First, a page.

Coated specks form nano building blocksBy Eric Smalley, Technology Research News
Covering tiny bits of metal and semiconductor with plastic could be the nanotechnology equivalent of shaping clay into bricks, a development that sets the stage for building microscopic devices and structures piece by piece.
Ordinarily, microscopic particles over 10 nanometers in size are difficult to work with because they tend to clump together.
Researchers at Purdue University have found a way around this problem by coating nanoparticles with molecules called resorcinarenes. The resorcinarenes have bowl-shaped heads, allowing them to adhere readily to the surfaces of nanoparticles, said Alexander Wei, assistant professor of chemistry.
The resorcinarenes heads "almost act like suction pads," he said. The resorcinarenes’ tails are loose strands that the researchers can make bond to each other, forming a web around each nanoparticle.
"We're right now working on making assemblies of 20-, 30-, 40-nanometer particles with these resorcinarene coatings around them," said Wei.
Other approaches to encapsulating nanoparticles have a significant impact on the their physical properties and stability, said Peidong Yang, assistant professor of chemistry at the University of California at Berkeley. But Wei’s approach "successfully circumvents these problems," he said.
As researchers begin to make nanoscale devices, processing technologies like nanoparticle coating are going to play an important role, Wei said. Coating nanoparticles "has definitely expanded our scope to 40-nanometer particles at least. How much further out we can go than that I'm not sure," he said.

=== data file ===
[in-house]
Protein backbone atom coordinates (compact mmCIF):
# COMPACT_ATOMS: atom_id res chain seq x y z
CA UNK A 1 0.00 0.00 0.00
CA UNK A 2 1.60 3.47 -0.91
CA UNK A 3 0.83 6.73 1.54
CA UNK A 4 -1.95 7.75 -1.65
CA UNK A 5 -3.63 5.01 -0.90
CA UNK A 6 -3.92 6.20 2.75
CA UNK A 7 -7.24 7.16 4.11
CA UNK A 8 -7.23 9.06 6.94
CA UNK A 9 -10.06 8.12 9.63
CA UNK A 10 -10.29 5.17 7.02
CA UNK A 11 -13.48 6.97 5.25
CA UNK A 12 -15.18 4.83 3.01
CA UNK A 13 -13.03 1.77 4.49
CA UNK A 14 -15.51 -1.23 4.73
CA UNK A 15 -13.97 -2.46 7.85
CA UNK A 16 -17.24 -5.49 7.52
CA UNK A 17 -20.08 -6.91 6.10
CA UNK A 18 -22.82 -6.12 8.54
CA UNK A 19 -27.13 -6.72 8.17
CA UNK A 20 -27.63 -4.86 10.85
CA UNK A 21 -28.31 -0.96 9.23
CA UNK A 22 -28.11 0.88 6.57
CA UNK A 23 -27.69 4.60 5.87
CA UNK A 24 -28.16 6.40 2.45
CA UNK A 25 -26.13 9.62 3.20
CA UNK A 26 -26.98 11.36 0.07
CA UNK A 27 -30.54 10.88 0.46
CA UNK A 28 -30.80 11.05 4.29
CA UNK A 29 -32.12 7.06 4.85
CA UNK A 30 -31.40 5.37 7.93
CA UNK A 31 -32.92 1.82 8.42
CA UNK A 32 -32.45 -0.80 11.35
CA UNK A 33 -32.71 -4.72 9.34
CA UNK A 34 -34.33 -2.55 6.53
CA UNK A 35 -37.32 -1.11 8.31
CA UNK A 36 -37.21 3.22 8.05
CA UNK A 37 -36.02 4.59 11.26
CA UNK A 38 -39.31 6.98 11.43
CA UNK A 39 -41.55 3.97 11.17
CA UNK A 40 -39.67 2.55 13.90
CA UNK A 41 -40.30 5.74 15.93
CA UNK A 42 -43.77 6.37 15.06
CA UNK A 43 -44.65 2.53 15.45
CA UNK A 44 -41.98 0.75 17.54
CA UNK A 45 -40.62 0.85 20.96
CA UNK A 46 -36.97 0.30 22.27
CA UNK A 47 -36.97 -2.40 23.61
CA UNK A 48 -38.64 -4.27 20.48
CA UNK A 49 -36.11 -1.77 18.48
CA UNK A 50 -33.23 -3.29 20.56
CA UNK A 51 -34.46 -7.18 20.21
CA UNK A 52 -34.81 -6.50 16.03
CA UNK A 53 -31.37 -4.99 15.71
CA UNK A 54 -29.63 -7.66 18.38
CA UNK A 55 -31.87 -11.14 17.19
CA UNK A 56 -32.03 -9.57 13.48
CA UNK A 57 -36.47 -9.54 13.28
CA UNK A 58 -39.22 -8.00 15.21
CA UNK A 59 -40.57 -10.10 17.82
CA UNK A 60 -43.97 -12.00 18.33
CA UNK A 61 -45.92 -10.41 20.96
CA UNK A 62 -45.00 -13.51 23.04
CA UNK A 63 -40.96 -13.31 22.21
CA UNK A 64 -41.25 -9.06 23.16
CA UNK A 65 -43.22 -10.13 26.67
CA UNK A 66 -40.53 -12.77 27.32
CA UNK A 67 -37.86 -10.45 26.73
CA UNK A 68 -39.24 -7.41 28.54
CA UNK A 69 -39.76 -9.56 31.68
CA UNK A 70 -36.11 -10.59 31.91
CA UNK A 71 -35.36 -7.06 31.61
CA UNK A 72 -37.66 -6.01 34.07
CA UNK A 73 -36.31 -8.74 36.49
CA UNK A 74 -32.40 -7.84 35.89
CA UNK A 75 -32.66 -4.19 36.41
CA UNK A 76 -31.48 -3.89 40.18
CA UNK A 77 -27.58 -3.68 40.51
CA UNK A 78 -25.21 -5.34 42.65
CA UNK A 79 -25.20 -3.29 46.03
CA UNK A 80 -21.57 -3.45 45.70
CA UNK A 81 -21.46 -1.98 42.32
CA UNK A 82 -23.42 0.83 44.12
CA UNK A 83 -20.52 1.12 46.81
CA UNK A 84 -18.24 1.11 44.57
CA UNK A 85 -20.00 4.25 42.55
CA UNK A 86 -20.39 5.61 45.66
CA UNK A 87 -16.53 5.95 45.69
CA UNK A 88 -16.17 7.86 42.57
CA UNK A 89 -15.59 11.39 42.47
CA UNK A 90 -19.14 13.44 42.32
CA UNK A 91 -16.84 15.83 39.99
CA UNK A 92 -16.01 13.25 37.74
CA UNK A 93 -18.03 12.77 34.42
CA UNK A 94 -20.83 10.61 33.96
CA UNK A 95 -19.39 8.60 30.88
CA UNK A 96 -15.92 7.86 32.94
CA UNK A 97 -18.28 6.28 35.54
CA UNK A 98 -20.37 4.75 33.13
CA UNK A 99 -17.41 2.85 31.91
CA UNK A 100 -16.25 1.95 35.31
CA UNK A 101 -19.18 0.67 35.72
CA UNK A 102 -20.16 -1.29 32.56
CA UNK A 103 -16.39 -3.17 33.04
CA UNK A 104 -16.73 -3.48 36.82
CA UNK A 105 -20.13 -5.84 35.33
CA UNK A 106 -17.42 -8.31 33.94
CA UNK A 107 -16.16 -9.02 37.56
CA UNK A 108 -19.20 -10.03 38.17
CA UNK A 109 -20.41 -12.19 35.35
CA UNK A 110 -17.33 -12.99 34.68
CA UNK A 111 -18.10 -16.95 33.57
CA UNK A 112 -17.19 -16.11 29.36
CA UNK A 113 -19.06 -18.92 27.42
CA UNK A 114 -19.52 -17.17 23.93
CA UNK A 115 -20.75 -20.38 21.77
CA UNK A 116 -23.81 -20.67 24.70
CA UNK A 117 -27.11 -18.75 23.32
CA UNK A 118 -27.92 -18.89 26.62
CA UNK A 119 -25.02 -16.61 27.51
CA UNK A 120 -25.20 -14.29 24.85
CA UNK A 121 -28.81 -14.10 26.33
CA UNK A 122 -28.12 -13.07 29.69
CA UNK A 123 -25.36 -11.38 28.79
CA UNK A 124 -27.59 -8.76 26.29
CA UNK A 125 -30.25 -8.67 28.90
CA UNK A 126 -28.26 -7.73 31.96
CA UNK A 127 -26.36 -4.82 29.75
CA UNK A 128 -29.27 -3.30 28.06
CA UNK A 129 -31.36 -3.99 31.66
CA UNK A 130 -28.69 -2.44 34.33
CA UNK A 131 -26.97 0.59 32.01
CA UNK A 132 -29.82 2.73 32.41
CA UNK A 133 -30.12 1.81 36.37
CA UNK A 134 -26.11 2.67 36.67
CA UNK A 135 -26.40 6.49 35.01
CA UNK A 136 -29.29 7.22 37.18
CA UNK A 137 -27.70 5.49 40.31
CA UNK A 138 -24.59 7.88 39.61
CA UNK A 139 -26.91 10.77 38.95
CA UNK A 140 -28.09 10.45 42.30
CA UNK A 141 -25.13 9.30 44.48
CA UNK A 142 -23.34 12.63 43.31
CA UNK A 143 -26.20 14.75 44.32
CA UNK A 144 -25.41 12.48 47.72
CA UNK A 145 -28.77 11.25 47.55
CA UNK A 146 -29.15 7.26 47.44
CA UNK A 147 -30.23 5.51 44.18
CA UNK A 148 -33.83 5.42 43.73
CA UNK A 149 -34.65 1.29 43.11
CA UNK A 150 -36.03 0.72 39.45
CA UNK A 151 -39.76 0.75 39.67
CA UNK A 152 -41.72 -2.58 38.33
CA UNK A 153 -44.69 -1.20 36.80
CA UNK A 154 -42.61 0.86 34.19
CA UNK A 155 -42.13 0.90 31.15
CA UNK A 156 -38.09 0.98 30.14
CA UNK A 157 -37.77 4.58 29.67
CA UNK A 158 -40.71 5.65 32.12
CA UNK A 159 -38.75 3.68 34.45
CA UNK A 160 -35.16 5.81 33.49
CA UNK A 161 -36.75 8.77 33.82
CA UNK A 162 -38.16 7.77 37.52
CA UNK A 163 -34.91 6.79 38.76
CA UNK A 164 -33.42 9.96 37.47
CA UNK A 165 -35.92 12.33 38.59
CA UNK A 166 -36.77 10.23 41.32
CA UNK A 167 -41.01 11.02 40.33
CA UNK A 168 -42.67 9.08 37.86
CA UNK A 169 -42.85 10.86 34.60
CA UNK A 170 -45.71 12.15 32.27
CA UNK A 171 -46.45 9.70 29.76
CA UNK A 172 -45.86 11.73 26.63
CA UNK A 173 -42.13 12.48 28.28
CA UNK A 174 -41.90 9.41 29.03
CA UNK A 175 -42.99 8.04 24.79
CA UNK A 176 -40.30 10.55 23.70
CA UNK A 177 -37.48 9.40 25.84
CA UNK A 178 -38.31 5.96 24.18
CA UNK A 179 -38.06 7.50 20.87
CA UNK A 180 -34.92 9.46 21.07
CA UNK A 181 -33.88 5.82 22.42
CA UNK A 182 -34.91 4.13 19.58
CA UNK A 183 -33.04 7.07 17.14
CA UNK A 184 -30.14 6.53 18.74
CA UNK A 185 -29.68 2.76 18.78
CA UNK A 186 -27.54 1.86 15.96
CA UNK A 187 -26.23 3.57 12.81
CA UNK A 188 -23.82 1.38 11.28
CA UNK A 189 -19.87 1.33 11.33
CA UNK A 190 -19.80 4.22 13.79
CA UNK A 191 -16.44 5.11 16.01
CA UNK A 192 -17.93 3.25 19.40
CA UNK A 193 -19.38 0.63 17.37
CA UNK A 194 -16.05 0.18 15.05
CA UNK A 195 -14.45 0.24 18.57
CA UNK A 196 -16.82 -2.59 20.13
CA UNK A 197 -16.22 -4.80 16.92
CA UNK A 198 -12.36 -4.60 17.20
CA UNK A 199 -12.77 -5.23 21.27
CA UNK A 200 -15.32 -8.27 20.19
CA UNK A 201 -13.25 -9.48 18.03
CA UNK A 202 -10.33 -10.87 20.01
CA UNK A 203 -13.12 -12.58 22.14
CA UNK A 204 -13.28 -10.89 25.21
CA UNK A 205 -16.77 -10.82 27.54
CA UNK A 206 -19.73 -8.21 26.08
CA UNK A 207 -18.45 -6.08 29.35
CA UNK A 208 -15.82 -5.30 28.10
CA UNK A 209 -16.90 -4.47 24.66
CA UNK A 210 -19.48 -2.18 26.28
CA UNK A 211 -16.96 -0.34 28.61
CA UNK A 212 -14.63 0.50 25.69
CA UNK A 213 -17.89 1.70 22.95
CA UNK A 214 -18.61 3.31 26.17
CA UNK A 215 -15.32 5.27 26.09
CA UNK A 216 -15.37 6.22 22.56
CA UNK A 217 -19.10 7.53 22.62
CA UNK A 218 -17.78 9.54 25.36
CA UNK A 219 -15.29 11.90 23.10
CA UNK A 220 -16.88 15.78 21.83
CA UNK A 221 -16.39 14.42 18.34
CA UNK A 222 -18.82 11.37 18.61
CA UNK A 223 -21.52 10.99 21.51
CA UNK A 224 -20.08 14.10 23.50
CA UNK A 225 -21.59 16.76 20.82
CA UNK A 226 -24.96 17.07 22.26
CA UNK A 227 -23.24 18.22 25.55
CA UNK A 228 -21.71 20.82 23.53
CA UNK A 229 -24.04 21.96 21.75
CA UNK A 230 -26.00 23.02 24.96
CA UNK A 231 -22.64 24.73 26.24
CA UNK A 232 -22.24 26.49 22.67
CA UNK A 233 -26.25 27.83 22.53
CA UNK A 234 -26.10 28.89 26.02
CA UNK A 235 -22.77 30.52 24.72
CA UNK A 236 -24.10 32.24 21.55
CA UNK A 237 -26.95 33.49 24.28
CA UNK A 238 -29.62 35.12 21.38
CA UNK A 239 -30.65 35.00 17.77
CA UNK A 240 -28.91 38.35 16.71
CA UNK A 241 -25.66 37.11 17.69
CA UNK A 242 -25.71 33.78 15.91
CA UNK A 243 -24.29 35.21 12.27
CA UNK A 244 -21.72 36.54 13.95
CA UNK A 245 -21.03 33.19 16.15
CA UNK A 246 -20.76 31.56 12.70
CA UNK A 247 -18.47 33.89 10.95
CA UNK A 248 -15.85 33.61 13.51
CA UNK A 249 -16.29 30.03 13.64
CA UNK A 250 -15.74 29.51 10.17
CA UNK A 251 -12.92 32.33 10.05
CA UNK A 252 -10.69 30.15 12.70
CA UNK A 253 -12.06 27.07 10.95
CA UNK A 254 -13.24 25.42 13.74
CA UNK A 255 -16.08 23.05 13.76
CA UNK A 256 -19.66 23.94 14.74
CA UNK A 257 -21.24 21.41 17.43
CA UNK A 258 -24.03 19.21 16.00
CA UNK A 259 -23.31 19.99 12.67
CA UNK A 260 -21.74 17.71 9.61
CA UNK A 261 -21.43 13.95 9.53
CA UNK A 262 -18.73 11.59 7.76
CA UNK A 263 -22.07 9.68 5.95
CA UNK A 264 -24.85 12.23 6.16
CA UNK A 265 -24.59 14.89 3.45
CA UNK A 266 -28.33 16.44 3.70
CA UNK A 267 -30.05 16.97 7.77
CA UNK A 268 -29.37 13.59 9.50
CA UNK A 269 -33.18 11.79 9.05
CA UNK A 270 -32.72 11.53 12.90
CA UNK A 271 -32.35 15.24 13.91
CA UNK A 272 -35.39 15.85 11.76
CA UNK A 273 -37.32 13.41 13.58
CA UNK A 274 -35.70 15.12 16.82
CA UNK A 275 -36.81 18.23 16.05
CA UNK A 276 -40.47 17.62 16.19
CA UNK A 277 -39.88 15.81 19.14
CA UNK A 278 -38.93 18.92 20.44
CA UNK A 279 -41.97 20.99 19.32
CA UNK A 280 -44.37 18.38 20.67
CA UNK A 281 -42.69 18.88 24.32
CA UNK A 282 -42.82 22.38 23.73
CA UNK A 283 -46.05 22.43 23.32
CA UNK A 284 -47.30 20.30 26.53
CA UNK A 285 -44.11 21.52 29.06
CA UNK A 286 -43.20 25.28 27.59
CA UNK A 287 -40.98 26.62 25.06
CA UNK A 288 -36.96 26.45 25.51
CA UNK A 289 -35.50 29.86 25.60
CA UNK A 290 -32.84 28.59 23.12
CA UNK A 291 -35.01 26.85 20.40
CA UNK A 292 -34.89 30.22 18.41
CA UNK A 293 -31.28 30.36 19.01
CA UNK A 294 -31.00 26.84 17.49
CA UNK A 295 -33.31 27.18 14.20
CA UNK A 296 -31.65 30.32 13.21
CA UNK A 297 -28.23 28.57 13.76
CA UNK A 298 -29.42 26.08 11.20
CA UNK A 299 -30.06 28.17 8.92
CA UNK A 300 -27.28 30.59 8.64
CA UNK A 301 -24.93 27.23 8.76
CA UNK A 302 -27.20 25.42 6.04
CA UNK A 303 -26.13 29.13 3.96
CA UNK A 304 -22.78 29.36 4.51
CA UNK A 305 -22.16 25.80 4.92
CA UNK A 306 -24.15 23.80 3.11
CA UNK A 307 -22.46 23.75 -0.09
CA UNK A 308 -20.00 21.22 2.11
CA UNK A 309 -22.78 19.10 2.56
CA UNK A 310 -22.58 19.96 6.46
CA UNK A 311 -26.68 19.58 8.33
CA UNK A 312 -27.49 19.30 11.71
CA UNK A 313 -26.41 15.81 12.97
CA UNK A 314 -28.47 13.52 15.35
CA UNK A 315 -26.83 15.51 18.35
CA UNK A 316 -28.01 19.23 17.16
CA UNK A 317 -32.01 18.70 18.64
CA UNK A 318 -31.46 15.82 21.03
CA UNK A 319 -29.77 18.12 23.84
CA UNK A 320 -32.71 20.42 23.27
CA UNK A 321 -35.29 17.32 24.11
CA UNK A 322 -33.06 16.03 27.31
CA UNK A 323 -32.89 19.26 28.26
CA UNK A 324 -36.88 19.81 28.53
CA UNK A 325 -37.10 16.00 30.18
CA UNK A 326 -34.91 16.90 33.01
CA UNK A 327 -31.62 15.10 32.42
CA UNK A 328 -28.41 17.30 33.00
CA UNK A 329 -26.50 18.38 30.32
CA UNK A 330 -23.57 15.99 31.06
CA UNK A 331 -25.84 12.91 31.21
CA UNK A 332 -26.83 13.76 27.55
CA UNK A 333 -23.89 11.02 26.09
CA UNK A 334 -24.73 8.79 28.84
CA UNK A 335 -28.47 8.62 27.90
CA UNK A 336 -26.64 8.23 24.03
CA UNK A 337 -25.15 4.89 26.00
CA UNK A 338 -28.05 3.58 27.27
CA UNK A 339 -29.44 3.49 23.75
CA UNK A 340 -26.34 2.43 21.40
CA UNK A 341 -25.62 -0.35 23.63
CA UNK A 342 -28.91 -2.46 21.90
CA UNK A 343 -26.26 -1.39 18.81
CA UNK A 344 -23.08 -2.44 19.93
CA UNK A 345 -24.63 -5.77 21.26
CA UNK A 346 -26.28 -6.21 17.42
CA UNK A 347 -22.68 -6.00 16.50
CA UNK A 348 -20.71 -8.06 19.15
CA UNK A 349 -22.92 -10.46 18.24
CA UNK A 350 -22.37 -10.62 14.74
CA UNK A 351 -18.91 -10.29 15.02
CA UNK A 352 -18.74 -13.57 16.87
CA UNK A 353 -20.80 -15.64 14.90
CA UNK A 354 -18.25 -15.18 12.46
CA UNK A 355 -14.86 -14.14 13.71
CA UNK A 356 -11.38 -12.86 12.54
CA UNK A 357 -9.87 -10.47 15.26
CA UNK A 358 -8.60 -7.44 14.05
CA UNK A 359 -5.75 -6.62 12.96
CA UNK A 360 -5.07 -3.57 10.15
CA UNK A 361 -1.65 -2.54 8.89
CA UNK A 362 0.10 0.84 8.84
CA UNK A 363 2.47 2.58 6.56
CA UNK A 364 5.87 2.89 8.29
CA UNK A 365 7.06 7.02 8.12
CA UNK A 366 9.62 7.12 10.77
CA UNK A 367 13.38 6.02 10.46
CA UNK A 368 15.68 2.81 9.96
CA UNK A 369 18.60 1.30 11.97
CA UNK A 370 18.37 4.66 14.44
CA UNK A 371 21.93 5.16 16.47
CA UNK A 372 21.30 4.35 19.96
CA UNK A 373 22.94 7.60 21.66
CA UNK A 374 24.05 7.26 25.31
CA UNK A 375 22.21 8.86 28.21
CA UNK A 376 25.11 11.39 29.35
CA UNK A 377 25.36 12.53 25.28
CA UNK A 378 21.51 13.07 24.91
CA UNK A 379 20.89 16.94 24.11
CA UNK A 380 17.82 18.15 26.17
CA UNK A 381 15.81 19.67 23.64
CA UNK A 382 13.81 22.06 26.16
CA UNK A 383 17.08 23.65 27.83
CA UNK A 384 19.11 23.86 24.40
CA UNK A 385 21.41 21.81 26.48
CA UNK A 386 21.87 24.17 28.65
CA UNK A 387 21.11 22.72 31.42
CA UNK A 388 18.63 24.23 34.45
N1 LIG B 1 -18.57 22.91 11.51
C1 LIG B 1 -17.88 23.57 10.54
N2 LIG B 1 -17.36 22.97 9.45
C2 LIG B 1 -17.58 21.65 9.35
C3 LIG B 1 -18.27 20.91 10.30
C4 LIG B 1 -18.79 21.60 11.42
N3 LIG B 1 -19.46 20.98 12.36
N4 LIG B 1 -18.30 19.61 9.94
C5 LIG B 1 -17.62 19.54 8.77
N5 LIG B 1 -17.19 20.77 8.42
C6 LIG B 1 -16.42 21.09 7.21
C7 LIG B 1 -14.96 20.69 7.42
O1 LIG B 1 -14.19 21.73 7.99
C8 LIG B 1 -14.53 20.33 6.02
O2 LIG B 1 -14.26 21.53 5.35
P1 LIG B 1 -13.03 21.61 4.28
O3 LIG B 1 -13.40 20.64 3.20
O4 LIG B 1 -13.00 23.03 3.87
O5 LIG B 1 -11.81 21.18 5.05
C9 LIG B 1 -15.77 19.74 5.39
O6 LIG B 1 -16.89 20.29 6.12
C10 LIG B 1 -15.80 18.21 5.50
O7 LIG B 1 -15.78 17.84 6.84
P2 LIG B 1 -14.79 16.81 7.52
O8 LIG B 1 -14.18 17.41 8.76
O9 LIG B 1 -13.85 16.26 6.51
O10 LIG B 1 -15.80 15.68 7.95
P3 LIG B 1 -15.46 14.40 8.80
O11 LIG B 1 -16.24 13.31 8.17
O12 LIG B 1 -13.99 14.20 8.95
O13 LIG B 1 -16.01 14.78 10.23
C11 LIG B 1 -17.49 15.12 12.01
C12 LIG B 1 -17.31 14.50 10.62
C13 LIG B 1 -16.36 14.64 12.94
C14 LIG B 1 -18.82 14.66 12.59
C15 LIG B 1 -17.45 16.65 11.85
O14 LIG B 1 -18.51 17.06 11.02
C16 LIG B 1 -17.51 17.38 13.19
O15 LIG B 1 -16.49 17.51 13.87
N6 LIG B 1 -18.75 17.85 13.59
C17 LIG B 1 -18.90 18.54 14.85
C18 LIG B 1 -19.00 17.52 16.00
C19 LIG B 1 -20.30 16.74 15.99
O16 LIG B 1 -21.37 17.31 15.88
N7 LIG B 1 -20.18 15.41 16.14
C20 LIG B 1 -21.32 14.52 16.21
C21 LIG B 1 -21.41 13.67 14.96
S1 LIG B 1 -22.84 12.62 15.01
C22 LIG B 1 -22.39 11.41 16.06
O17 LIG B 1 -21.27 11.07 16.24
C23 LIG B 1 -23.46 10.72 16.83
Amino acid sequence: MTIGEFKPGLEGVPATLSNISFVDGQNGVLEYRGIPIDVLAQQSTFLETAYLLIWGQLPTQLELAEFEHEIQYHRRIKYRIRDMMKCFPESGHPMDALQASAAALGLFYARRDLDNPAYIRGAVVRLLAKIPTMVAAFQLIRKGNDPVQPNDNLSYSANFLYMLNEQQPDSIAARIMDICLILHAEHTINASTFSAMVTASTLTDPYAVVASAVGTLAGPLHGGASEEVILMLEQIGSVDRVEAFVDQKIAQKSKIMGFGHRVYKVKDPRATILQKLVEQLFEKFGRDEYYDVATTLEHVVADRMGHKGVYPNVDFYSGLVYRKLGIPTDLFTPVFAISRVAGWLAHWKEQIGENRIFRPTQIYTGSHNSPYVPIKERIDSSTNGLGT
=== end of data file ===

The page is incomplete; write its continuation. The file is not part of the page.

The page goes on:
The resorcinarene-coated nanoparticles could also be used to make materials with tailored physical properties, Wei said. For example, "if you get particles which are too small they don't respond to a magnet at room temperature. The size domain is very important in a lot of these physical properties," he said.
The coated nanoparticles could also be used to deliver drugs because other molecules can be tightly bonded to the resorcinarene coating, Wei said. For example, cancer-fighting drugs could be adhered to coated magnetic particles which could then be drawn to tumors by carefully positioned magnets, he said.
This type of application could be achieved in one to two years, Wei said.
The research was funded by the National Science Foundation and Research Corporation, a nonprofit foundation that funds basic research. Wei presented his work in August at the American Chemical Society's national meeting in Washington, D.C.
Timeline: 1-2 years
Funding: Government, Private
TRN Categories: Semiconductors and Materials; Nanotechnology
Story Type: News
Related Elements: None
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